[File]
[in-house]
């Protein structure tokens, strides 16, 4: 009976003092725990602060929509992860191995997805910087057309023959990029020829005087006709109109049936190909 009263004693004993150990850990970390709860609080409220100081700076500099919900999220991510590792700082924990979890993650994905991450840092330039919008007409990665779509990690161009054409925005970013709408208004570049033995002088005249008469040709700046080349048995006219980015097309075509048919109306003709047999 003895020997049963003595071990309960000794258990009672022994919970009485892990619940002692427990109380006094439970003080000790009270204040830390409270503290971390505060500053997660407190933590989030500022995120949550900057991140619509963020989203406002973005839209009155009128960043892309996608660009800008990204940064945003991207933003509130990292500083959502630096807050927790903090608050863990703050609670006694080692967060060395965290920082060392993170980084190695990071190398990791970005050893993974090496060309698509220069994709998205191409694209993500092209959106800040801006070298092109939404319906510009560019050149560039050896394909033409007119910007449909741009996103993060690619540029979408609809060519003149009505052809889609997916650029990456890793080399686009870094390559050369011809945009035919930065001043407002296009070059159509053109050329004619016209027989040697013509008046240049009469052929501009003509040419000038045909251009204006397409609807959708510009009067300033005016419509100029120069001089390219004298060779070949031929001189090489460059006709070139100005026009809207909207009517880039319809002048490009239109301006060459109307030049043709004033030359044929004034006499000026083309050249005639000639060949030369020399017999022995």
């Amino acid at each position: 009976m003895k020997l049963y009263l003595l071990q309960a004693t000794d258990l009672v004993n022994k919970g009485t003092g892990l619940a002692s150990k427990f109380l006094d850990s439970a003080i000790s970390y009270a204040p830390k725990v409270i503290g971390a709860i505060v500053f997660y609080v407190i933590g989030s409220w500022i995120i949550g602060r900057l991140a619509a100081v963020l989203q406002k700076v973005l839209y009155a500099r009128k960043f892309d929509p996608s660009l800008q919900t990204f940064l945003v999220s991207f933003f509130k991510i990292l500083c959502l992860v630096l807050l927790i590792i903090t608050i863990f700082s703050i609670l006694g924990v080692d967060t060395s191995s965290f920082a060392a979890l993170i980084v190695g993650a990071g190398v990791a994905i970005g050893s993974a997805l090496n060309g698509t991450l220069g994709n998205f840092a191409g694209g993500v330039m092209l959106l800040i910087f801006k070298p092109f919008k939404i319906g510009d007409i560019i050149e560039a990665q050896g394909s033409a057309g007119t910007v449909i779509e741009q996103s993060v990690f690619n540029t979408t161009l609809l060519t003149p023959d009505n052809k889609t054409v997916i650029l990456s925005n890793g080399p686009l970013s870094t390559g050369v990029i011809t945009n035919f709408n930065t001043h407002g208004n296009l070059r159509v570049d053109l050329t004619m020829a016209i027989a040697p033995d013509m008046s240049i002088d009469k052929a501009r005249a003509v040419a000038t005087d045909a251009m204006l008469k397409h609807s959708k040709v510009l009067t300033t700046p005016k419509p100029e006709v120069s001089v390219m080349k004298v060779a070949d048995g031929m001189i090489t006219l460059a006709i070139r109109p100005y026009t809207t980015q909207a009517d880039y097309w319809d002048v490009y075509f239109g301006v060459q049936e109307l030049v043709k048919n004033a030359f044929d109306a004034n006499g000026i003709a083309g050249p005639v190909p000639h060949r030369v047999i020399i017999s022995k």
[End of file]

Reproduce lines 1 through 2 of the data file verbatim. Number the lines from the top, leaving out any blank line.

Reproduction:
[in-house]
């Protein structure tokens, strides 16, 4: 009976003092725990602060929509992860191995997805910087057309023959990029020829005087006709109109049936190909 009263004693004993150990850990970390709860609080409220100081700076500099919900999220991510590792700082924990979890993650994905991450840092330039919008007409990665779509990690161009054409925005970013709408208004570049033995002088005249008469040709700046080349048995006219980015097309075509048919109306003709047999 003895020997049963003595071990309960000794258990009672022994919970009485892990619940002692427990109380006094439970003080000790009270204040830390409270503290971390505060500053997660407190933590989030500022995120949550900057991140619509963020989203406002973005839209009155009128960043892309996608660009800008990204940064945003991207933003509130990292500083959502630096807050927790903090608050863990703050609670006694080692967060060395965290920082060392993170980084190695990071190398990791970005050893993974090496060309698509220069994709998205191409694209993500092209959106800040801006070298092109939404319906510009560019050149560039050896394909033409007119910007449909741009996103993060690619540029979408609809060519003149009505052809889609997916650029990456890793080399686009870094390559050369011809945009035919930065001043407002296009070059159509053109050329004619016209027989040697013509008046240049009469052929501009003509040419000038045909251009204006397409609807959708510009009067300033005016419509100029120069001089390219004298060779070949031929001189090489460059006709070139100005026009809207909207009517880039319809002048490009239109301006060459109307030049043709004033030359044929004034006499000026083309050249005639000639060949030369020399017999022995």